PITTSBURGH — Few could have guessed that one of the most exciting players in Pittsburgh’s series victory against Boston would be a call-up from the minors.
But that was the case, as third baseman Chase d’Arnaud made his major league debut against the Red Sox, making an immediate impact.
“Awesome experience, it was a rush,” d’Arnaud said to me at his locker after the game.
In his first game on Friday, d’Arnaud did something few have been able to do in the 10-year history of PNC Park: hit a triple to left field. He showcased his speed and determination on the play, and that same attitude and athleticism came through on the defensive side of the ball as well.
He made two fine plays at third base, charging to field slowly hit ground balls to throw for outs at first base.
“He’s a very athletic young man,” Pirates manager Clint Hurdle said after Saturday night’s win. “…He’s very instinctive. He’s looked very good over there so far. He’s probably made as good a play as you could want on that slow roller to the left side of the infield.”
That charging grounder has quickly become his patented play at third, as it happened with regularity for the rest of the series.
He continued to impress on Saturday night in game two of the series. His hustle from the batters box to first base resulted in an infield hit in the fifth inning and, after a Garrett Jones double, Boston second baseman Dustin Pedroia botched a routine grounder, allowing d’Arnaud to score to improve the Pirates lead to 5-2.
It ended up being the winning run in a 6-4 Pirates victory.
“Day by day I’ve gotten more comfortable,” d’Arnaud said. “I’m obviously not extremely comfortable yet, but I’m getting used to the surroundings. I’m really having fun out there.”
On Sunday, d’Arnaud beat out a bunt down the third base line to load the bases in the fifth inning and set the table for Andrew McCutchen, who singled in the next at bat to give the Pirates a 2-1 advantage.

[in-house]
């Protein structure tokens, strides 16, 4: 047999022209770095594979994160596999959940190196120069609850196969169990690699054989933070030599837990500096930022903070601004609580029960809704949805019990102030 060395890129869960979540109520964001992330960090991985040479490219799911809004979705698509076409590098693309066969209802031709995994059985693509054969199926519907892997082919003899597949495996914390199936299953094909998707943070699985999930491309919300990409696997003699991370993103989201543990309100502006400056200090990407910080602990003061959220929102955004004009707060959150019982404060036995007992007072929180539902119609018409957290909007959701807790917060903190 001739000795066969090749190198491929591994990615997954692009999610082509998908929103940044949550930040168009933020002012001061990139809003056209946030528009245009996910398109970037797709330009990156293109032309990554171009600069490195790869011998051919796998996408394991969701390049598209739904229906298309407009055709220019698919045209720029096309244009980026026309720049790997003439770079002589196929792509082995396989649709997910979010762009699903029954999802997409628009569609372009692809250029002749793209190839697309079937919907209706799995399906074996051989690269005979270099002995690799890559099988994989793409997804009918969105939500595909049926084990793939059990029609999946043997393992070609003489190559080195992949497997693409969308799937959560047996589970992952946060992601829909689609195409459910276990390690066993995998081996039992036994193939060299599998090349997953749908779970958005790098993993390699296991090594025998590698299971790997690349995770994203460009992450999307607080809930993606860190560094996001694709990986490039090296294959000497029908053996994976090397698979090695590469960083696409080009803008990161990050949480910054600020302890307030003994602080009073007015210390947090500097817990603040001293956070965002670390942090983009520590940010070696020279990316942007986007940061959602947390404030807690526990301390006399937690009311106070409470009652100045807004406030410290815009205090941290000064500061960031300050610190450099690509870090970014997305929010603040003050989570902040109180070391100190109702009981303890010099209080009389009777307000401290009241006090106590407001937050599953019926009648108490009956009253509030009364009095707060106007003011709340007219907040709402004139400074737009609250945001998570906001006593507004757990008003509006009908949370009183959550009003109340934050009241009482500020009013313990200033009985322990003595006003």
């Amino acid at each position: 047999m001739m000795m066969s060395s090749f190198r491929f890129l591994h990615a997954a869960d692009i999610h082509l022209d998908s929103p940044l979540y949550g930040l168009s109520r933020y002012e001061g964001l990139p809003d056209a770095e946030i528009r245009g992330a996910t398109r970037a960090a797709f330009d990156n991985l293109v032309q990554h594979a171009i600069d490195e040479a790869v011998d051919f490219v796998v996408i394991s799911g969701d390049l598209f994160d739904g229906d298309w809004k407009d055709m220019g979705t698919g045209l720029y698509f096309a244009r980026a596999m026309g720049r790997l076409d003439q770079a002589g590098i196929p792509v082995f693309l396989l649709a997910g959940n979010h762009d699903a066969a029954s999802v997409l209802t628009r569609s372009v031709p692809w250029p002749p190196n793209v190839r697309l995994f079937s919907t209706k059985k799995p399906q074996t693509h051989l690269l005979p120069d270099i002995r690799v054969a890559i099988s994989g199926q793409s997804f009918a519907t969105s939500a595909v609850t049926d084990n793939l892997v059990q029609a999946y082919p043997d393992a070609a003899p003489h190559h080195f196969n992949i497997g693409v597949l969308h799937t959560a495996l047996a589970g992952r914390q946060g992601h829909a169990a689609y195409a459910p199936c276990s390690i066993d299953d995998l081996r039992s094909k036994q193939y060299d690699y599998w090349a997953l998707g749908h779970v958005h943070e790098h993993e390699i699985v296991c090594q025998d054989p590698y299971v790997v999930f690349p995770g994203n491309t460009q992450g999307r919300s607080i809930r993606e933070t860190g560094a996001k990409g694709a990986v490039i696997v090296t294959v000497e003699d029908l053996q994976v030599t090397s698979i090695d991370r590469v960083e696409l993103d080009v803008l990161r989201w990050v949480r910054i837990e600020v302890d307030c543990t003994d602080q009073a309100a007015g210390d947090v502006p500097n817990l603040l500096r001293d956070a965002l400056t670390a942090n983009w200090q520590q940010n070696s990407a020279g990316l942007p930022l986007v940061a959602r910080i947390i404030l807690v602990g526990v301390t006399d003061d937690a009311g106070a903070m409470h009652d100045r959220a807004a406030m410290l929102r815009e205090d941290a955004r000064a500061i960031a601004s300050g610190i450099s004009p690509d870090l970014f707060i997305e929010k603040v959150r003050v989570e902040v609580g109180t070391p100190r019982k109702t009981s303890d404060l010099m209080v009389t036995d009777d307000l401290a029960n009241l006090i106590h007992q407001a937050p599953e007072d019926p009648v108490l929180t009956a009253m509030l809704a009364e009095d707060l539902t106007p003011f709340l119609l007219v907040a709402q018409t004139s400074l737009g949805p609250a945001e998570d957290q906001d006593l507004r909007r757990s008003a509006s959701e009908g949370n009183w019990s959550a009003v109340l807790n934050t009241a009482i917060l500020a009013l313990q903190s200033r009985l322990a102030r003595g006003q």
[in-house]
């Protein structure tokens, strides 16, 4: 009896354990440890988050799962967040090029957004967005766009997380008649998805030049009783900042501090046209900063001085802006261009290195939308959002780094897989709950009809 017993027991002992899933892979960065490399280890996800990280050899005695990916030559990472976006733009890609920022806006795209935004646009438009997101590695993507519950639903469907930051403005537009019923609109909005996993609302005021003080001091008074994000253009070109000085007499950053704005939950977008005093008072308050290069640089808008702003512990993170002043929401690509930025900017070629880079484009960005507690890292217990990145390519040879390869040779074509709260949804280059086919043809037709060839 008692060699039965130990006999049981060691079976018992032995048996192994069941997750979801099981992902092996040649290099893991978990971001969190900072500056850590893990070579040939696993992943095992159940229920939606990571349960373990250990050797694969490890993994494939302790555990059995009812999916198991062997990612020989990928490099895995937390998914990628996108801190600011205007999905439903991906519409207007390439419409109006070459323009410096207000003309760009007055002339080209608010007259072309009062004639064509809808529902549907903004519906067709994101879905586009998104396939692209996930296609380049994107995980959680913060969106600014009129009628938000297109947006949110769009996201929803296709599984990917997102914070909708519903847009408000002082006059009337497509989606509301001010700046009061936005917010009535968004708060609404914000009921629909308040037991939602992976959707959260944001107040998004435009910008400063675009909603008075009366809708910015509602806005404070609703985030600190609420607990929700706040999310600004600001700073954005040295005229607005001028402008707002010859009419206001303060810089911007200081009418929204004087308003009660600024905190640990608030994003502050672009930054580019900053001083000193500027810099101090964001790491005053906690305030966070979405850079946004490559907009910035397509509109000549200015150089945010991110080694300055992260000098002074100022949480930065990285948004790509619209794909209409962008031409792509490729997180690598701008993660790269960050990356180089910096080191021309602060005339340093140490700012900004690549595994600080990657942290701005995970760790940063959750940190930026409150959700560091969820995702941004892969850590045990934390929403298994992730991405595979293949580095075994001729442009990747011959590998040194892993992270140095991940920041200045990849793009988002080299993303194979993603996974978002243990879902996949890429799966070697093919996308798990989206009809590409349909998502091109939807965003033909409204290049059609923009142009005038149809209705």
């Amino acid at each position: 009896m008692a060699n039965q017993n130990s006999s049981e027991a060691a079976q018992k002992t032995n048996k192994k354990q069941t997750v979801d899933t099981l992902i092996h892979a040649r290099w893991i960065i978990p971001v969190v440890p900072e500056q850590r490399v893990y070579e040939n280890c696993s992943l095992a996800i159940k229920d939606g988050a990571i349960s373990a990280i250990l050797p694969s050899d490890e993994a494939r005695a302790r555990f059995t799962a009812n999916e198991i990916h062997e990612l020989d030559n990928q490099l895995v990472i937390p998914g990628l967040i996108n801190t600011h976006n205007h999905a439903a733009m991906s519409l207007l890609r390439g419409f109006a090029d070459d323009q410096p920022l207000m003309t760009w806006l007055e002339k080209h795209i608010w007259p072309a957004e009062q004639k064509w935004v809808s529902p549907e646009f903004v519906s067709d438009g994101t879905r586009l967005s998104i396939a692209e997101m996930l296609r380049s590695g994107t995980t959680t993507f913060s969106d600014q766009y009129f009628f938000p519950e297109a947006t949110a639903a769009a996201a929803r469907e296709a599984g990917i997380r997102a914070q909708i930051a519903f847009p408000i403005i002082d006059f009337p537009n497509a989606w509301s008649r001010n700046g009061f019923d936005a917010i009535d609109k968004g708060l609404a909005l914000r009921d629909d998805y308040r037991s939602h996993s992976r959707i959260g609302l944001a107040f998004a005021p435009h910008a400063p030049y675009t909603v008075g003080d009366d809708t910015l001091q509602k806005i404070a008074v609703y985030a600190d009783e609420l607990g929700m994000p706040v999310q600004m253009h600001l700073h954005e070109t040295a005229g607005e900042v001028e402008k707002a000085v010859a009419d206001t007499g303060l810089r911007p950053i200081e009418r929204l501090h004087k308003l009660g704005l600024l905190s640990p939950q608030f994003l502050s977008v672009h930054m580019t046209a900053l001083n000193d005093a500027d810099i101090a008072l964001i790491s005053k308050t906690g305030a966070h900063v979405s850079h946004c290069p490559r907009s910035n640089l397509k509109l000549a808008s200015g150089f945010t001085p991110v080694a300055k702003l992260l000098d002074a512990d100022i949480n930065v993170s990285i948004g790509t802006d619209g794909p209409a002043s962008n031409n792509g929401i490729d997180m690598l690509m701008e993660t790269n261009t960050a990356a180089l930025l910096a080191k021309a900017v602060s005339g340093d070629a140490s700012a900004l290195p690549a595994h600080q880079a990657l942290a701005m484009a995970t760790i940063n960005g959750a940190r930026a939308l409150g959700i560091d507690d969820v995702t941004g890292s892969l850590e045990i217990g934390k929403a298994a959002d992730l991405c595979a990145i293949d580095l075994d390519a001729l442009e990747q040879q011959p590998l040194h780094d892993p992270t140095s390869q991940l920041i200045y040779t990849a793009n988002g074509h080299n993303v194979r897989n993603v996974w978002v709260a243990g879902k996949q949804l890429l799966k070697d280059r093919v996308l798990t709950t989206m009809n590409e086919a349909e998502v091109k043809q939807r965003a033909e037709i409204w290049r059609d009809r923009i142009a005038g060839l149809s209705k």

All told, it was an impressive three games. His style of play quickly caught on with the fans, who cheered him louder and louder every time his name was announced as he stepped in the batters box.
He sure picked the right weekend to make a positive impact, as a record total of 118,324 fans saw him during the three-game series for the first time.
“The fans have been awesome,” he said. “Everybody loves the Pirates here. (The) fan loyalty is great. Whenever I’m around town everybody is polite. I like the city of Pittsburgh. They’re all very welcoming.”
Maybe most importantly, he made the guy that called him to the majors, Pirates GM Neal Huntington, look like a pretty smart guy.
d’Arnaud hadn’t played third base since college, spending most of his time at shortstop for Triple-A Indianapolis. Despite that, Huntington trusted in d’Arnaud’s familiarity with the position and called him up to fill an immediate need on the left side of the infield.
“Chase has continued to make great progress offensively, he’s continued to make great progress defensively,” Huntington said when asked if d’Arnaud could be the shortstop of the future in Pittsburgh. “You see, third base is obviously his most comfortable position. For him to come up, after not having really been (at third) very much in the recent past … As we move forward he certainly is putting himself in the position to be an option for us at shortstop.”
Chris Gates | Bucs Blog